The Opposition (5:10-18)
Verse 10-18 make it clear that the focal point of this healing is the meaning and fulfillment of the Sabbath. The word translated “Jew” can also be translated “Judean,” and probably should be. It is the Judeans who do not receive Jesus, not all the Jews. In the writings of Luke, “Jew” often refers to the Judaizers as distinct from the other Jews, the Judaizers being the “zealous” who demanded a strict separation of Jew and Gentile and later became the driving force behind the Jewish War of 66-70. They were the ones who opposed the church’s mission to the Gentiles.
Jesus says to them, “My Father is working until now, and I also am working.” Jesus honored the Sabbath of course, even if His interpretation of the Sabbath Halakah was more along the lines of Rabbi Hillel than of Rabbi Shammai. It is not the case that Jesus ever disregarded the Torah, contrary to what many commentators so carelessly assert. What He means by these words is not that He can fragrantly disregard the laws of the Sabbath (which He did not), but that with respect to Israel, the Father had no rest. His works were not complete (see Hebrews 4:4). Though His works of creation were complete, His work with respect to Abraham was not. The Father was working so that Israel could enter His Sabbath rest. Jesus becomes the abiding place of God’s rest for His people when He passes through death and enters into resurrection. It is not until then that He upon whom the Spirit of God descended and abided (i.e., rested: see 1:33) with complete satisfaction (“This is My Son, the Beloved, in whom I have found My delight”) became the Sabbath abode for those who believe into Him.
As long as the Father worked, the Son also worked. No Person of the Trinity ever works apart from the other. Whatever work of God there is, is the work of all three Persons. All Three are the Creator and all Three effect our salvation. The Father is in the Son and in the Holy Spirit, and the Son is in the Father and the Holy Spirit, and the Holy Spirit is in the Father and the Son. They mutually indwell each other. Therefore we cannot divide the works of God between the Persons. Because, however, the Persons relate to each other in different ways, they are involved in the works of God different ways. The Father initiates the works of God, the Son gives them their form, and the Spirit is the realization of them.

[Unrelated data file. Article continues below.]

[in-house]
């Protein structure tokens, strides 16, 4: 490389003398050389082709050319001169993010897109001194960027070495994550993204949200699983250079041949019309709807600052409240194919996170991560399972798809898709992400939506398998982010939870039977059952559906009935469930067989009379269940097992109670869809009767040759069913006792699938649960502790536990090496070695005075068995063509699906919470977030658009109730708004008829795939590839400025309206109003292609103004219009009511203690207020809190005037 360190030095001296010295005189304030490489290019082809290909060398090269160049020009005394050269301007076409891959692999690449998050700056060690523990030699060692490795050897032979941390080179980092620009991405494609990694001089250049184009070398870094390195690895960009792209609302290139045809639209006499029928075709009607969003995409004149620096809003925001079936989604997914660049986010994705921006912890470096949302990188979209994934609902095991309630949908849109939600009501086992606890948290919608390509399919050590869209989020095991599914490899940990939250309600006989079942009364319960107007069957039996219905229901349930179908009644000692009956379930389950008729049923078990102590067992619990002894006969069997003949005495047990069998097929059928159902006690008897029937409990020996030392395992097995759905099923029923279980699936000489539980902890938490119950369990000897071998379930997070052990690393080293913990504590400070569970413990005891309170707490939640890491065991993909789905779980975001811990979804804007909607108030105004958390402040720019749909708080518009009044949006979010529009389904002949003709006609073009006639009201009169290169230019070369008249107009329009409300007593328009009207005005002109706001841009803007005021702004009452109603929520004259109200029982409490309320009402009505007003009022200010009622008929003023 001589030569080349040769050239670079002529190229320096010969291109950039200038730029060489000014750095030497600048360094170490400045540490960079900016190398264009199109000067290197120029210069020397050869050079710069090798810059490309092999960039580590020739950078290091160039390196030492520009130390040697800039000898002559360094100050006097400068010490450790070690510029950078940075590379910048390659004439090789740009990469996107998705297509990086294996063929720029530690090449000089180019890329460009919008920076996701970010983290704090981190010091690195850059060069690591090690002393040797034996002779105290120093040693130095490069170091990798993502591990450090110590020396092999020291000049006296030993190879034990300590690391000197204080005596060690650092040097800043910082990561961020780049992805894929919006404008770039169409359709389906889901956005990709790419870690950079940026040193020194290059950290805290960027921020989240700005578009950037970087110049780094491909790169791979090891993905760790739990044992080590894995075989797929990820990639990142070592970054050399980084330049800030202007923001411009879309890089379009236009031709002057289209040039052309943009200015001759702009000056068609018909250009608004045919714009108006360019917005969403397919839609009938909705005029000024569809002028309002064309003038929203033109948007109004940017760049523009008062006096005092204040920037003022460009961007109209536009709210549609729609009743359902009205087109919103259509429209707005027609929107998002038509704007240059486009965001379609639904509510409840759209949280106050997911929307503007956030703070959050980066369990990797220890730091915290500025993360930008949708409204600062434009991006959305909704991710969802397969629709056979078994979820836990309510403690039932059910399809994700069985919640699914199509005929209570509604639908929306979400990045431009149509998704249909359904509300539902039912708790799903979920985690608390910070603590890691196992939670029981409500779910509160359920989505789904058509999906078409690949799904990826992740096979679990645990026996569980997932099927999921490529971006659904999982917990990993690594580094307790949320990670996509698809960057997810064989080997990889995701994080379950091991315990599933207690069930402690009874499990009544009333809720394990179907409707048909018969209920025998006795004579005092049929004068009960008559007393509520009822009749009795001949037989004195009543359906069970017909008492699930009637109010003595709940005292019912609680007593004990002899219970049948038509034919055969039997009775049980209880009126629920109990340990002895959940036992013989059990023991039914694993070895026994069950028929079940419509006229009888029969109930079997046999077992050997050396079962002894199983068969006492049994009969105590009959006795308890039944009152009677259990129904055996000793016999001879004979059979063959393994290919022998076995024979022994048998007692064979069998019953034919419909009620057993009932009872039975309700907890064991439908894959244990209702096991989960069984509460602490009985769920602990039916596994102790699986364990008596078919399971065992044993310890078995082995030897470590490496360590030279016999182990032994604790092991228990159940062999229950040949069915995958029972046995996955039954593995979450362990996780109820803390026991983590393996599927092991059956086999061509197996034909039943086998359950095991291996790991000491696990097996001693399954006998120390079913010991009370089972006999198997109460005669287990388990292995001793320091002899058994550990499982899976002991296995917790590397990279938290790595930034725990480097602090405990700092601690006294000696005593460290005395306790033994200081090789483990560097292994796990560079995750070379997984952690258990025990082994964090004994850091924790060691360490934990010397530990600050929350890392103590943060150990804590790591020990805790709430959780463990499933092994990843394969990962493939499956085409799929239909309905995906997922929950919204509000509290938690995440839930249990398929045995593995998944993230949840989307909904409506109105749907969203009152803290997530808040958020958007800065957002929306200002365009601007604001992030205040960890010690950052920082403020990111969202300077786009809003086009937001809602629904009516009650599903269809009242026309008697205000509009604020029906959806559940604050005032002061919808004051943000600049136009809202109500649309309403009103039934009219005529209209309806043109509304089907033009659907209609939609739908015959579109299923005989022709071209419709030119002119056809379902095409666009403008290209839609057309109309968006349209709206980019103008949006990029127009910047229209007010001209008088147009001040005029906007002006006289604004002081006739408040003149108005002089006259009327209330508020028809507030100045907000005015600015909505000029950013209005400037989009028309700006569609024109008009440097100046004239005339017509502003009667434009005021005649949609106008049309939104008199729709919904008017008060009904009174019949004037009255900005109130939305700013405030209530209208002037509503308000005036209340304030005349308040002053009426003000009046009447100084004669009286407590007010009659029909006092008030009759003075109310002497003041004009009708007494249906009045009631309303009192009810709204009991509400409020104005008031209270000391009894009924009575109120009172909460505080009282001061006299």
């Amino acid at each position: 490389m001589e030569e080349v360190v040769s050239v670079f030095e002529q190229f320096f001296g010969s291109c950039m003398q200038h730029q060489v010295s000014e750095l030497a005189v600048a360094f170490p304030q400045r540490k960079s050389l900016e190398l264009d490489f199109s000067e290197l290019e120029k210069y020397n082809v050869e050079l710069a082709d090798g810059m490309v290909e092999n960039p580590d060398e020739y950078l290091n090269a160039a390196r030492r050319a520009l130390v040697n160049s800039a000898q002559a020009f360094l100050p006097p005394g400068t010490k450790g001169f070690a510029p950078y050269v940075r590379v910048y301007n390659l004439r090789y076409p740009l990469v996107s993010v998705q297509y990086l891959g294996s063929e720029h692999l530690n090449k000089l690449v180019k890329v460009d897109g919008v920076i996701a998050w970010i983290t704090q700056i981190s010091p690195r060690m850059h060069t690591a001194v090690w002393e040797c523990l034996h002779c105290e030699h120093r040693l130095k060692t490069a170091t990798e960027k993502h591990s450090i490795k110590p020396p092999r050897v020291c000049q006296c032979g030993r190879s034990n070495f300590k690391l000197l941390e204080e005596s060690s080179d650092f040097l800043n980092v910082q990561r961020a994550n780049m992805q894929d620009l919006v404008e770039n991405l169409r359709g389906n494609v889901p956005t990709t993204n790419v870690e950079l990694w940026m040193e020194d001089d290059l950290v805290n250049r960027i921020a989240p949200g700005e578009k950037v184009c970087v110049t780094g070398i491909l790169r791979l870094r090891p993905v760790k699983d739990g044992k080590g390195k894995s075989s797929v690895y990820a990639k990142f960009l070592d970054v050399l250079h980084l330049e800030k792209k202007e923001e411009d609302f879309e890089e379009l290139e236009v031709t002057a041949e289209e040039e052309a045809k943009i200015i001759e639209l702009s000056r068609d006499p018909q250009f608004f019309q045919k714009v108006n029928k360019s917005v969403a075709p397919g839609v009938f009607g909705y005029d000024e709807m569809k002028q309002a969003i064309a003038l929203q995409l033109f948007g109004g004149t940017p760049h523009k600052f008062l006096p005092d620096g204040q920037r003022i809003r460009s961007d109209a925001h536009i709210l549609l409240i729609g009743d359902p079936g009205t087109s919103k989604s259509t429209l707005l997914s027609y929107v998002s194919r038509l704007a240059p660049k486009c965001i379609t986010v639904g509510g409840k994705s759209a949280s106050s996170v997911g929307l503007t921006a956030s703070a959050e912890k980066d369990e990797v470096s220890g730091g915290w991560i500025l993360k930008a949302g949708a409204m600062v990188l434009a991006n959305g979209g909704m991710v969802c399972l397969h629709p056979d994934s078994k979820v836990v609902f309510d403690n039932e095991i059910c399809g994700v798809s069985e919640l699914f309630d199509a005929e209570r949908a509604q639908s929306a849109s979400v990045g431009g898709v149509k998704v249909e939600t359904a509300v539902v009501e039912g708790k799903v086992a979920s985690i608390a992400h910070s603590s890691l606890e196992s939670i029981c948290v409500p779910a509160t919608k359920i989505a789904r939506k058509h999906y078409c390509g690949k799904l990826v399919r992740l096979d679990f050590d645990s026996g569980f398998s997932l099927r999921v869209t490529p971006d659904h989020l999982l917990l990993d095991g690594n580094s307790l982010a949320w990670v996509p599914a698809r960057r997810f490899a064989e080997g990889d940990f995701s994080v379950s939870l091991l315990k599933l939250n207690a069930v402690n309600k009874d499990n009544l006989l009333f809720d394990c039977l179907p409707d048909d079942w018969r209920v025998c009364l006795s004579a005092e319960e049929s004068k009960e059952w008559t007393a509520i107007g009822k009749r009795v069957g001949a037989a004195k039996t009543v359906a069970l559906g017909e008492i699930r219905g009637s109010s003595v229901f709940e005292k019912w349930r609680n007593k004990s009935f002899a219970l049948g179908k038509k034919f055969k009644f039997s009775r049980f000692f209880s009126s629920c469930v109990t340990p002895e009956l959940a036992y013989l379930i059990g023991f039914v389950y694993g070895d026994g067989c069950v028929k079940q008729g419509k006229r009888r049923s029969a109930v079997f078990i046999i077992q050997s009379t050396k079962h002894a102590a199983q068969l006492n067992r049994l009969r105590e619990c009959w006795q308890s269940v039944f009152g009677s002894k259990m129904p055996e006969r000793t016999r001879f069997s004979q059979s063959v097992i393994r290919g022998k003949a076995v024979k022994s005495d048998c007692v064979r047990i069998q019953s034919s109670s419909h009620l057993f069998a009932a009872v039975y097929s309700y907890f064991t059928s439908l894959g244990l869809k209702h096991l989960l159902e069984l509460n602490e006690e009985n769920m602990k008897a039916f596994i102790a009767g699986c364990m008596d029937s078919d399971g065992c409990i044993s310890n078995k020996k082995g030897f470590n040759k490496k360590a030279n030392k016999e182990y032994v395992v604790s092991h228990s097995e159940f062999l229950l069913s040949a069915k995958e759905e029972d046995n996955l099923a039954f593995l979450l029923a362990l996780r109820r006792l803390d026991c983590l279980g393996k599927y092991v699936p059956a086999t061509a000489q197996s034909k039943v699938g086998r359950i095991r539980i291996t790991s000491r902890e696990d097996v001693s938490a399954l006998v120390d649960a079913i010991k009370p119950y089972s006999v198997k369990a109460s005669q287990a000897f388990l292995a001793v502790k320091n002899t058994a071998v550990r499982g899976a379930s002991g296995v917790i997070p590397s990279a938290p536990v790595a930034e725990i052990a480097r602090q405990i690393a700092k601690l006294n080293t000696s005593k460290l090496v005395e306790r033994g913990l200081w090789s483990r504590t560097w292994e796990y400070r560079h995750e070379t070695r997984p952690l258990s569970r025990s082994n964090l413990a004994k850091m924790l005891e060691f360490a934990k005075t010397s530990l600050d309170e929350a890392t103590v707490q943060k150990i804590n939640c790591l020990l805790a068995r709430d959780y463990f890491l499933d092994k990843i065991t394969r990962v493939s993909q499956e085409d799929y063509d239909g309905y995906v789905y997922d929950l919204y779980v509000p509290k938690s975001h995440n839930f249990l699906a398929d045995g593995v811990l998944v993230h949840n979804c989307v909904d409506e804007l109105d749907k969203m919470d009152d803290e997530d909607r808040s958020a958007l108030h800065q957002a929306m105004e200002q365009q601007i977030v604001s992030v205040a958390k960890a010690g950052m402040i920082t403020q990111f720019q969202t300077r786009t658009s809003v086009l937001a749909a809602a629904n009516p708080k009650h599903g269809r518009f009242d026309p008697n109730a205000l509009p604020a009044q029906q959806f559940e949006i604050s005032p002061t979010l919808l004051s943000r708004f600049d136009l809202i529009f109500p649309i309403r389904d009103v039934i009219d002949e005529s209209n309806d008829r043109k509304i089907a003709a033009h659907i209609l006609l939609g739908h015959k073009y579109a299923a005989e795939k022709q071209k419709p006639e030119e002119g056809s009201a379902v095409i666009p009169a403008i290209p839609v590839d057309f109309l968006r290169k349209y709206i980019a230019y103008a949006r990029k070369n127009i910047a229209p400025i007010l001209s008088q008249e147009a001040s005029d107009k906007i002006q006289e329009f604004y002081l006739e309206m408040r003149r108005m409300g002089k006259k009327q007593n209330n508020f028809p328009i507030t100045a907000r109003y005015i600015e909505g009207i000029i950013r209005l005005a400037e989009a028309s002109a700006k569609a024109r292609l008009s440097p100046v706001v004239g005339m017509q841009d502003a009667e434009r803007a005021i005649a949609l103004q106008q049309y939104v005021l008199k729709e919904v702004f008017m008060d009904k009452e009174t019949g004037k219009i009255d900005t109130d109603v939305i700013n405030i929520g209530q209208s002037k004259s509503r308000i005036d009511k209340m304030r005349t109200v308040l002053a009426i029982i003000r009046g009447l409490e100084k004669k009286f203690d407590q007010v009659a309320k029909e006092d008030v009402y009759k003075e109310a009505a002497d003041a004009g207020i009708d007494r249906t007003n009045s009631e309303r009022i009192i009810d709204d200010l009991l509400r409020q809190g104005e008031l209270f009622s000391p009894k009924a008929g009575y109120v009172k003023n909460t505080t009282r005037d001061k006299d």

The “Jews” incorrectly accuse Jesus of violating the Sabbath but they correctly accuse Him of making Himself equal with God. The first accusation has to do with an inability (based on refusal) to see beyond the surface of things, to see their significance. The “eye of flesh” sees even the law of God apart from spirit. It sees things in terms of its own alienation from God, in the isolated realm of its own soul, which is a constructed thing. As something shared with others, and dominated by powers that emerge from the gestalt, this perception comes out of the “world.” The “eye of spirit” sees the whole of reality and therefore the significance of things is at once available, not necessarily cognitively (which is a referential system of words and concepts) but as immediately transparent to spirit.
The Sabbath, which is the first day that Adam woke up to, having been created the day before, is the day of life. Adam did not labor to enter God’s rest but was born into it. So it is for the regenerated. When we are born of God, we enter into God’s rest.
Jesus addresses the second accusation in the words that follow.
The Father and the Son: (5:19-20a)